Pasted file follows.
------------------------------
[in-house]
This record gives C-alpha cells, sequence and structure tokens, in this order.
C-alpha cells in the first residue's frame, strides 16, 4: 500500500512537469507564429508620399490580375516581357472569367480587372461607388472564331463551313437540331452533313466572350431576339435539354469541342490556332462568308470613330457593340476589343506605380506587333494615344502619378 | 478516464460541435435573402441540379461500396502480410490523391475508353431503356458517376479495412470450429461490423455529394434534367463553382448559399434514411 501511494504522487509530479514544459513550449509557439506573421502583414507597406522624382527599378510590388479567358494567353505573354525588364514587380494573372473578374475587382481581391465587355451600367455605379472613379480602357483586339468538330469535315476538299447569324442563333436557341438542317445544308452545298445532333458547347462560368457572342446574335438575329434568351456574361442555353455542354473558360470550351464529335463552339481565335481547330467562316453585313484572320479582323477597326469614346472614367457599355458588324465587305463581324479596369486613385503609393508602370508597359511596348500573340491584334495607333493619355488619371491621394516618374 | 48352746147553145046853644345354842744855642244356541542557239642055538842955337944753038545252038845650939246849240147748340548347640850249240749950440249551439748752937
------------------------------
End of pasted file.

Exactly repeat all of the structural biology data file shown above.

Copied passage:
[in-house]
This record gives C-alpha cells, sequence and structure tokens, in this order.
C-alpha cells in the first residue's frame, strides 16, 4: 500500500512537469507564429508620399490580375516581357472569367480587372461607388472564331463551313437540331452533313466572350431576339435539354469541342490556332462568308470613330457593340476589343506605380506587333494615344502619378 | 478516464460541435435573402441540379461500396502480410490523391475508353431503356458517376479495412470450429461490423455529394434534367463553382448559399434514411 501511494504522487509530479514544459513550449509557439506573421502583414507597406522624382527599378510590388479567358494567353505573354525588364514587380494573372473578374475587382481581391465587355451600367455605379472613379480602357483586339468538330469535315476538299447569324442563333436557341438542317445544308452545298445532333458547347462560368457572342446574335438575329434568351456574361442555353455542354473558360470550351464529335463552339481565335481547330467562316453585313484572320479582323477597326469614346472614367457599355458588324465587305463581324479596369486613385503609393508602370508597359511596348500573340491584334495607333493619355488619371491621394516618374 | 48352746147553145046853644345354842744855642244356541542557239642055538842955337944753038545252038845650939246849240147748340548347640850249240749950440249551439748752937